Info

WJ III Auditory Working Memory MW WJ III Memory for Words MS WJ III Memory for Sentences Id Ms WAIS-III Letter-Number Sequencing MW WMS-III Letter-Number Sequencing MW Note Bold font WJ III tests italic font WJ III Research tests (McGrew & Woodcock, 2001). Significant factor loadings have been replaced with the narrow CHC ability classifications proposed by McGrew et al. (2001). See Table 14.1 for the names and definitions corresponding to each narrow ability code abbreviation. Capitalized...

Depression and Pseudodementia

The essential feature of major or clinical depression is either depressed mood or the loss of interest or pleasure in nearly all activities during a period of at least 2 weeks (APA, 1994). Additional symptoms that may be present include sleep and or eating disturbances, psychomotor retardation or agitation, loss of energy, difficulties in thinking or concentration, and suicidal ideation. Typically, intelligence tests are not used as the primary assessment tool in diagnosing depression however,...

Standardization of the Wb I Wais Waisr and Waisiii

The standardization samples of the Wechsler adult batteries have improved significantly with each successive norming program. The initial standardization of the W-B I was conducted by Wechsler and his colleagues before he received financial backing from a test publisher, so a nation wide norming was not feasible consequently the W-B I was standardized on a population that was mostly urban from the City and State of New York (Wechsler, 1958, p. 92). The W-B I normative sample was also all...

Waisiii

For adolescents with Below Average cognitive ability, the WISC-III will allow them to better demonstrate what they are capable of answering. In contrast, on the WAIS-III there is a risk of a floor effect for individuals who are functioning at a low level. On the opposite end of the spectrum, a 16-year-old with Above Average intelligence may not be able to adequately demonstrate his or her knowledge on the WISC-III because of a ceiling effect. However, there are more difficult items available to...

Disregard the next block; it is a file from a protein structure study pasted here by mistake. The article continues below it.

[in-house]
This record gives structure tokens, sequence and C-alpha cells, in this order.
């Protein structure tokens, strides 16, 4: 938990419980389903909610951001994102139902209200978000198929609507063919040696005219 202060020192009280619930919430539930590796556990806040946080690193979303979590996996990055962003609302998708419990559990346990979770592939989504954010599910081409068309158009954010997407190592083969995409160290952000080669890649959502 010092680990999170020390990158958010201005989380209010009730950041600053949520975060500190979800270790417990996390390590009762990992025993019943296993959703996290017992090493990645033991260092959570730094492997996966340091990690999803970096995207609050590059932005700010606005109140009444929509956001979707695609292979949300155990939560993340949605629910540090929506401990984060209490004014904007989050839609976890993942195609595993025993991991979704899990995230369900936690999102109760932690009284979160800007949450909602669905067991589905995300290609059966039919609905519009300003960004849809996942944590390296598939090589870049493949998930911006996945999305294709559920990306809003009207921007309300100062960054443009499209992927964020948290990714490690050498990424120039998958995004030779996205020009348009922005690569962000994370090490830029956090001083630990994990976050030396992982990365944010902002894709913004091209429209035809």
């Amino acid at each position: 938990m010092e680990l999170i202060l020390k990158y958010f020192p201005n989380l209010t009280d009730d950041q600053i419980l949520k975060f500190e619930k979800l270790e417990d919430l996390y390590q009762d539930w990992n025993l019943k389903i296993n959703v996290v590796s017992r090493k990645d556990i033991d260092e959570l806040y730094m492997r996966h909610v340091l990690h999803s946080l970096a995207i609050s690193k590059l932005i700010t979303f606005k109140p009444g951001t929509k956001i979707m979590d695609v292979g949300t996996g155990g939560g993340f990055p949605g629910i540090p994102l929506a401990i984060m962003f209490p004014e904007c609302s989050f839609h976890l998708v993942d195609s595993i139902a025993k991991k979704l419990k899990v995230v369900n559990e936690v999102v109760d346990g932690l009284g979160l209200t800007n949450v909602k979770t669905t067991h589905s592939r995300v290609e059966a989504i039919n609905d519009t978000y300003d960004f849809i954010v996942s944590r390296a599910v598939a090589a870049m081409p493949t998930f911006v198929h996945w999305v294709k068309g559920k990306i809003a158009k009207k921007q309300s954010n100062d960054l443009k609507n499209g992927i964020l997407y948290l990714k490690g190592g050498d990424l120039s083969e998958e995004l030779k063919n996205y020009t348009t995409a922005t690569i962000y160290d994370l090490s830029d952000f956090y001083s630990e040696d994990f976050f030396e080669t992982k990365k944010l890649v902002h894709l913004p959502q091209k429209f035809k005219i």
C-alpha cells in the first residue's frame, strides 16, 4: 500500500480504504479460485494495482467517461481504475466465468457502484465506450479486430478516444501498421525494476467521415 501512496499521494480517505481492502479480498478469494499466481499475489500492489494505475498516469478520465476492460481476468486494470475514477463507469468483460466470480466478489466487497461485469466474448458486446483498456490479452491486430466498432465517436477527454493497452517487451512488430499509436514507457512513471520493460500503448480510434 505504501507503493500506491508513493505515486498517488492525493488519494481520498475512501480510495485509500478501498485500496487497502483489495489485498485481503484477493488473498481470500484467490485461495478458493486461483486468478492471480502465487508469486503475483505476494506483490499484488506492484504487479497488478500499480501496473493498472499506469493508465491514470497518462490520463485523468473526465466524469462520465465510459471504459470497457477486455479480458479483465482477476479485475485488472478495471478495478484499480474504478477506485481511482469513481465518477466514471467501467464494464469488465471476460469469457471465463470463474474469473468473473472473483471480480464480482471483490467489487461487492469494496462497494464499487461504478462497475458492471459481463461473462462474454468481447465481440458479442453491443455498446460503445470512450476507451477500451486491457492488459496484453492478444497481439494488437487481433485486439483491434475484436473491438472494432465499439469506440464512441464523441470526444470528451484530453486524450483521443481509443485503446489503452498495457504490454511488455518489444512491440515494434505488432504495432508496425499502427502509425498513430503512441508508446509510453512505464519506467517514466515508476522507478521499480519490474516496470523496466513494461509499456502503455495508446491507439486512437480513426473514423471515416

Step 1 Interpret the KAIT Composite IQ

The Composite IQ is the most global and reliable measure of the KAIT. Beginning interpretation with the most reliable score of a test is a very sensible approach. After scoring the KAIT, including completing the bottom of the front page of the Individual Test Record form, which contains confidence intervals, the percentile ranks, and the descriptive categories, you can begin interpretation. Often, the percentile ranks and descriptive categories are more helpful and more descriptive to clients...

Step 5 Is VCI versus POI Difference Interpretable

The WAIS-III Verbal Comprehension Index and the Perceptual Organization Index provide examiners with an alternate pair of standard scores for comparing global verbal and nonverbal abilities, supplementing (and sometimes replacing) the all-encompassing V-IQ and P-IQ.4 4If only the IQs were derived, then skip Steps 5 and 6. The factor indexes are sometimes considered purer measures of verbal and nonverbal intelligence. As detailed in Table 11.4, the VCI excludes the subtests that are thought to...